Corporate advocacy – look before you leap

Like many of you, I’ve been keeping an eye on the USA.  In particular in the lead up to next week’s election.

One of the most interesting aspects of the election race isn’t just the race itself (as entertaining as that is), it’s the commentary and advocacy around the race that’s been fascinating.

This is because there appears to be no middle ground.  Every person who has the conviction to express a public opinion is either in the pro-Trump camp or the anti-Trump camp. (I nearly referred to a ‘pro-Biden’ camp but increasingly this election seems to be a referendum on Trump.)

And most of the commentary I’ve seen has been overwhelmingly framed through the lens of whataboutism.

If you’re not familiar with whataboutism, Merriam-Webster wrote a terrific piece exploring it recently.  They define it as:

Not merely the changing of a subject (“What about the economy?”) to deflect away from an earlier subject as a political strategy; it’s essentially a reversal of accusation, arguing that an opponent is guilty of an offense just as egregious or worse than what the original party was accused of doing, however unconnected the offenses may be.”

You see it every moment.  If someone criticises Trump for something, his supporters will respond with an accusation that the other side has done something even worse.

Dan Andrews has polarised
public opinion in Victoria

Most obviously in Australia at the moment is the debate between supporters and detractors of Victorian Premier Dan Andrews over the State’s handling of the Covid-19 pandemic.  Andrews’ detractors will accuse him of not being honest over the decision to use private security guards for hotel quarantine.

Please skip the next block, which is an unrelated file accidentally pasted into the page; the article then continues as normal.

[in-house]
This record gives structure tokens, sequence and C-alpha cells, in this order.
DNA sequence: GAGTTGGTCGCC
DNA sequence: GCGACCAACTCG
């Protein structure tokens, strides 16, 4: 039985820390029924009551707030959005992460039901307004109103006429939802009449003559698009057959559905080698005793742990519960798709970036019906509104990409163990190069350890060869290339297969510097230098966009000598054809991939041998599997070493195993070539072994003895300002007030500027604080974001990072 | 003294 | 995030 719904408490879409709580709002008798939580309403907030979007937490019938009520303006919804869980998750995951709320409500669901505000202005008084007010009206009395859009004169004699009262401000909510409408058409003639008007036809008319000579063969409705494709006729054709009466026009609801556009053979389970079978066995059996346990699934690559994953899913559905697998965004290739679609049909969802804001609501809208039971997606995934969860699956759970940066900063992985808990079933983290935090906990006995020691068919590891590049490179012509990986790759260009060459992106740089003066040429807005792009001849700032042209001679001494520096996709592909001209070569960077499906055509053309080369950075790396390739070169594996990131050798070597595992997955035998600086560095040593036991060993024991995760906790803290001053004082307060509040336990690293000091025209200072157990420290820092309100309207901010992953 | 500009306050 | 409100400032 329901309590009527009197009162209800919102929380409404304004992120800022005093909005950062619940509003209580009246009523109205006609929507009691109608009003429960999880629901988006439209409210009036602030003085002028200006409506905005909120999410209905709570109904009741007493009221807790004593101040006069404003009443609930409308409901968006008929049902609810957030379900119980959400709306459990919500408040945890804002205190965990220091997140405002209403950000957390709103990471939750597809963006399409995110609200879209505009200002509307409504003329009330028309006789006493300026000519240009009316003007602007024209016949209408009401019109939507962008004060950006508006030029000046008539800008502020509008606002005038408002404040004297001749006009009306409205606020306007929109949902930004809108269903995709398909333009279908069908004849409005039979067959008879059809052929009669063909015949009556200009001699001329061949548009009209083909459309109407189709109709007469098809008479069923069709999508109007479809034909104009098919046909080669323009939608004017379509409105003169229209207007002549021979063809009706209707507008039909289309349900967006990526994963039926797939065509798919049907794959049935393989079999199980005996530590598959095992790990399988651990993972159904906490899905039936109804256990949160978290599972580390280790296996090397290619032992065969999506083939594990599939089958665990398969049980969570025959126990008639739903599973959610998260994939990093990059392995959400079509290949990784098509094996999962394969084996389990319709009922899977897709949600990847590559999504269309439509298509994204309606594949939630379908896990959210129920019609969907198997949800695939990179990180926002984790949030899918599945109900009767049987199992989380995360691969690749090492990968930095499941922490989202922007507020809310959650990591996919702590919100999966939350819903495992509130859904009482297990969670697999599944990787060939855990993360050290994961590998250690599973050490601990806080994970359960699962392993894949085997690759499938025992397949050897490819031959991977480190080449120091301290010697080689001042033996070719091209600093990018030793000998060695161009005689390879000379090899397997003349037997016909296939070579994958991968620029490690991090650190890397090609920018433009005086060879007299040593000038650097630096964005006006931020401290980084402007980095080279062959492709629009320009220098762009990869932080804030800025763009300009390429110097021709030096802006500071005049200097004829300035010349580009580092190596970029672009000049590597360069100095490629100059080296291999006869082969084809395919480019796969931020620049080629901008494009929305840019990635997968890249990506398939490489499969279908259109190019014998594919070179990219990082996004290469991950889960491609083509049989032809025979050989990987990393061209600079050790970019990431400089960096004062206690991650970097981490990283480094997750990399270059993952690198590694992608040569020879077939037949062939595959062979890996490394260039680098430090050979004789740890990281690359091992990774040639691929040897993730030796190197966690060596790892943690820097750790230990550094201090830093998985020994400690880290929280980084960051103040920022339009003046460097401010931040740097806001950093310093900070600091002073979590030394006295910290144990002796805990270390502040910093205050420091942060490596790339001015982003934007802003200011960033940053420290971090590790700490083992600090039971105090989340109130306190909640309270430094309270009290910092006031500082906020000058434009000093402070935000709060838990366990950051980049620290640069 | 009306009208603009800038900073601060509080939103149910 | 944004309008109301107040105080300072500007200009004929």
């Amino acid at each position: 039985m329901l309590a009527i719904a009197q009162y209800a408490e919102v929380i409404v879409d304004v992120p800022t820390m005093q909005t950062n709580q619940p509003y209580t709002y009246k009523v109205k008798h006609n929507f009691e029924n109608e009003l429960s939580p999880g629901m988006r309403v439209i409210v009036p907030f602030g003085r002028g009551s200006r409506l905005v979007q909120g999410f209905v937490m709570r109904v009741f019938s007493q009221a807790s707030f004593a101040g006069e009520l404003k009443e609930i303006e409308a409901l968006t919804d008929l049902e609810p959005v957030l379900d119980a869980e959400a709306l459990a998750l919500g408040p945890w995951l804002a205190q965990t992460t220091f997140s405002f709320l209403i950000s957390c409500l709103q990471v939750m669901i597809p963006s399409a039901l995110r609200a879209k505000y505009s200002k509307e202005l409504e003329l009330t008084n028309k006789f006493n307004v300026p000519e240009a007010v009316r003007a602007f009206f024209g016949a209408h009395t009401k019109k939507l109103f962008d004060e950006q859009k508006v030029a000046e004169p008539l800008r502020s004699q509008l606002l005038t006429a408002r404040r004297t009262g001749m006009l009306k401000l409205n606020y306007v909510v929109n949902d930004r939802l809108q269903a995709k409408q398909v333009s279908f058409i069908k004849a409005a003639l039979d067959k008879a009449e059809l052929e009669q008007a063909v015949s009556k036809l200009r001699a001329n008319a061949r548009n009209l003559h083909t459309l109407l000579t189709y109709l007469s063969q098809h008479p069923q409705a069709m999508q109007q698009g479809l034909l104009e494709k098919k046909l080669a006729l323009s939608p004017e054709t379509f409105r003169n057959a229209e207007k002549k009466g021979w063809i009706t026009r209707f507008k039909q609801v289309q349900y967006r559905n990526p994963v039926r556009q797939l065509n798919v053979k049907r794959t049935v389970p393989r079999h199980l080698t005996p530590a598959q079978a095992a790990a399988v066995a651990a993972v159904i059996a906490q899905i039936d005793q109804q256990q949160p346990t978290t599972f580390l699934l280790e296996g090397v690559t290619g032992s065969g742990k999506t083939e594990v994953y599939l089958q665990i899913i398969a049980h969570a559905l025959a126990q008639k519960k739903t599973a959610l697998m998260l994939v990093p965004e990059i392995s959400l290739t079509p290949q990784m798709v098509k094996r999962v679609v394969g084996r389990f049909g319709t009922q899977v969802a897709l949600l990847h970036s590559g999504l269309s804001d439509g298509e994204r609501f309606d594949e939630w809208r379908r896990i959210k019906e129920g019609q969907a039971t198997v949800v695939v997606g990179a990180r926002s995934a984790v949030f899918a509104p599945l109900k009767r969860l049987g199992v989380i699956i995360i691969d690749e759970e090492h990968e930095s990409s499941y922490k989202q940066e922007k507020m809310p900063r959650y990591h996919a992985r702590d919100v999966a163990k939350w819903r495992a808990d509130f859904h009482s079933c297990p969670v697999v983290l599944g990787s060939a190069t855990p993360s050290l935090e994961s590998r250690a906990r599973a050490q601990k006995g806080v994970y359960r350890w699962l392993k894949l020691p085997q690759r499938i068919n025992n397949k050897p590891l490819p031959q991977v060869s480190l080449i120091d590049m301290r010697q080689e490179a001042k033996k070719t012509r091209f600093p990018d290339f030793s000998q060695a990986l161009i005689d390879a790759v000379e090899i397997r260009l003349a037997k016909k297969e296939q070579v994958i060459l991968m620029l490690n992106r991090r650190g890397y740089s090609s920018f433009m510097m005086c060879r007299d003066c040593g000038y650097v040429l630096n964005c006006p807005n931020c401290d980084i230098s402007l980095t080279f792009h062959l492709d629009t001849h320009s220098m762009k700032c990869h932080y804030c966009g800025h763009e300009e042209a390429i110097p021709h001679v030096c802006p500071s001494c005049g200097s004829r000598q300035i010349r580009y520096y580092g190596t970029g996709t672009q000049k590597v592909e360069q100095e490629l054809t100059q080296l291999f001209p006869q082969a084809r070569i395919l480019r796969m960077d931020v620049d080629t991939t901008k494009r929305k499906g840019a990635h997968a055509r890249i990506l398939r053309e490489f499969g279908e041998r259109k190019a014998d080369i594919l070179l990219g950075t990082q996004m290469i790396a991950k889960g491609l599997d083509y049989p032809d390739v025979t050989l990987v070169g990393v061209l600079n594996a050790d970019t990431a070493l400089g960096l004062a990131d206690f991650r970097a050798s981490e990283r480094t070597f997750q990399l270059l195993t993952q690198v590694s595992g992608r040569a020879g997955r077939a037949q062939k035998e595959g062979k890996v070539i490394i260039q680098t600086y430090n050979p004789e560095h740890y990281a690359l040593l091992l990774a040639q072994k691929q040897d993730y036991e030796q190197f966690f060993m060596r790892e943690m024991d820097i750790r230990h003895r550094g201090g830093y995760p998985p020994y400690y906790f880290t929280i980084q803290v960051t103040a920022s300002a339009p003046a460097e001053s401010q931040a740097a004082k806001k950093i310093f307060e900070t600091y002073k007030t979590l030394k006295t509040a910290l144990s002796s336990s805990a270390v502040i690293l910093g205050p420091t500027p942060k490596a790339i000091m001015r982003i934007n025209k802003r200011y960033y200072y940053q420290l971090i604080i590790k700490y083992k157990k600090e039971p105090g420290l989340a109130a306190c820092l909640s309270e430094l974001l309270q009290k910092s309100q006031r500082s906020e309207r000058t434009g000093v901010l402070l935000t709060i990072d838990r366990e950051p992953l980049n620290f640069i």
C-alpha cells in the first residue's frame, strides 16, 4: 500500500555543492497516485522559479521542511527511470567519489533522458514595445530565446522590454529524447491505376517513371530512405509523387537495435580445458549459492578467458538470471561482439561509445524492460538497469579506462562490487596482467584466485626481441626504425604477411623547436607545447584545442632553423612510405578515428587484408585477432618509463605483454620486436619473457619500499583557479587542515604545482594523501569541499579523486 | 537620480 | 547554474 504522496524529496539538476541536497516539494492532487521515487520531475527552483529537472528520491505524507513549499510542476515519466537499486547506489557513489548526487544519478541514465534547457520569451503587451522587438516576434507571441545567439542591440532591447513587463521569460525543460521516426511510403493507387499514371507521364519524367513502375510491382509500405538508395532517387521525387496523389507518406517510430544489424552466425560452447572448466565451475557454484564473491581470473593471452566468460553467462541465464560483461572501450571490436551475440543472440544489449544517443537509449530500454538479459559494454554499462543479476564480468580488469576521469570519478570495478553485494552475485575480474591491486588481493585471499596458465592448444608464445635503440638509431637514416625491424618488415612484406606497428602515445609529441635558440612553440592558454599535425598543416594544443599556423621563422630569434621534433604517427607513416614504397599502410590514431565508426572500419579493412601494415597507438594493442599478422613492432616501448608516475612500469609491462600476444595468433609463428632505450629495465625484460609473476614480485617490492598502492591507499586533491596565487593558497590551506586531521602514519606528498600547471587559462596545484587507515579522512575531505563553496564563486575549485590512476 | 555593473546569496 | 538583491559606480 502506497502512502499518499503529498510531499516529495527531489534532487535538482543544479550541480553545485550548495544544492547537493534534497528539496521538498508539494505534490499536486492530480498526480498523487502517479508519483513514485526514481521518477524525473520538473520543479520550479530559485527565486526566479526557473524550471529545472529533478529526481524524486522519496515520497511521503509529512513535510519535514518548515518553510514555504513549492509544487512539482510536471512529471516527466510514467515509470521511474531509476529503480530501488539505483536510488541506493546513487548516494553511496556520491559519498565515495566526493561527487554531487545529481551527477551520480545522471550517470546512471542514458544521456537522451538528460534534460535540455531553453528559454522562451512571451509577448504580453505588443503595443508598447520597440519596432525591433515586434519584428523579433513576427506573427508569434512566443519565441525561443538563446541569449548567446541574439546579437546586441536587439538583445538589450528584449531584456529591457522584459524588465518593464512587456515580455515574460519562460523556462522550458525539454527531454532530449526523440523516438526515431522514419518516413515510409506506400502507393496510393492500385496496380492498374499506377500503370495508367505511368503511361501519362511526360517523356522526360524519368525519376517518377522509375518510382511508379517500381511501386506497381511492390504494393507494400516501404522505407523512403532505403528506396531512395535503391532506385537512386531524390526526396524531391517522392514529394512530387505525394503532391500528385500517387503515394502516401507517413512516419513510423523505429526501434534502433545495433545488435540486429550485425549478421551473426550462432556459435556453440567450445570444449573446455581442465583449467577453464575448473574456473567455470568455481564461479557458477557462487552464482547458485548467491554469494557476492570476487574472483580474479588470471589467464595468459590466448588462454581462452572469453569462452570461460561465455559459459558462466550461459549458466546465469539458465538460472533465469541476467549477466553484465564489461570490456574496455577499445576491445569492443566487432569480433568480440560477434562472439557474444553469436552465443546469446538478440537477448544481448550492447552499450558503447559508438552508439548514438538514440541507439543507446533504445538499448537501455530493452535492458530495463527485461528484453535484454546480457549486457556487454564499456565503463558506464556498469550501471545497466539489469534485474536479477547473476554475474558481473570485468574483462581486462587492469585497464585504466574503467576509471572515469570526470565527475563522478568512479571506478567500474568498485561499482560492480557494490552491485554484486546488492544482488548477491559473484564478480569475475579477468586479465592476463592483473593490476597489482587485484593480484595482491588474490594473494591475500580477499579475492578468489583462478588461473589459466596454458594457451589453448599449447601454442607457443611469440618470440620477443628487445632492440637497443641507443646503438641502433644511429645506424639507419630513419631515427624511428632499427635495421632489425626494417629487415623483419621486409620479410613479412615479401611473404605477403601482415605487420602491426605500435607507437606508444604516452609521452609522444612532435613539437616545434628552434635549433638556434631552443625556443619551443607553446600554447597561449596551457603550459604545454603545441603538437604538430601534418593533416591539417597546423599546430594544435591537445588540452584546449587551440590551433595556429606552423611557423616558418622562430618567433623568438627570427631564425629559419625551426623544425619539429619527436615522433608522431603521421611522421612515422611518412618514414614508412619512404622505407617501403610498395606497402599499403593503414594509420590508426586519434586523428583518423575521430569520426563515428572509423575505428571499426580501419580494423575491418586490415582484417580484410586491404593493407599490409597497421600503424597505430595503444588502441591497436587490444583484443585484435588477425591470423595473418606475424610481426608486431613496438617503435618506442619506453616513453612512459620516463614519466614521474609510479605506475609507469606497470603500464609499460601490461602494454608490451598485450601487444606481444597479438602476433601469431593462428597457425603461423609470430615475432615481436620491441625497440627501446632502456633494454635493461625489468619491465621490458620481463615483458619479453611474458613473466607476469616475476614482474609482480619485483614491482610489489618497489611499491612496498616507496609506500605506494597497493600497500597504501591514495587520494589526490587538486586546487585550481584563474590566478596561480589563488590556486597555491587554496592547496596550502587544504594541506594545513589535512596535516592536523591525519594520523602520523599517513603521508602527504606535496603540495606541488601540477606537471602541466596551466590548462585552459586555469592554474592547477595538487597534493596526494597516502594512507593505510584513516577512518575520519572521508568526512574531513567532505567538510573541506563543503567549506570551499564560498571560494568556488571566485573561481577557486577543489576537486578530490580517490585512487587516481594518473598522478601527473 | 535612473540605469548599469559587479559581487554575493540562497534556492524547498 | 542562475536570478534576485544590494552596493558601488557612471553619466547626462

However, as soon as someone makes this critique (particularly journalists), his supporters will respond with a demand the detractors not ignore the corruption of the Federal Government and demand they immediately start advocating for a Federal ICAC.

There’s no defence, just whataboutism.

So, why does this matter for business? 

It matters because as soon as a business chooses to advocate on a particular topic, rest assured that commentators and the Twitterati will rake over every company position, statement and activity and find a way to discredit you.

A notable example recently was Ben and Jerry’s Ice Cream in the UK, which back in August tweeted to the UK Home Secretary demanding a more compassionate approach to immigration in the UK.

The company continued this thread by referring to several news articles which purportedly showed that so-called ‘strong borders’ risk lives.

What’s the problem?  Well, other Twitter users soon discovered that Unilever (which owns Ben & Jerry’s) was recently accused of underpaying £550 million in tax in the UK.

Furthermore, three years ago, Ben & Jerry’s itself was taken to court in the USA by migrant workers who complained they were being exploited through underpayment.

Suddenly Ben & Jerry’s PR team was hit by the power of whataboutism.  A potentially noble bit of advocacy suddenly revisited previous PR scandals.

So, if you are a company and contemplating making a stand on an issue or topic – do some due diligence.

Examine your own behaviour.  As someone once said: examine the plank in your own eye before you point out the speck in another’s.

And do some crisis preparation.  Because you can be certain that if you decide to speak up, others will speak back.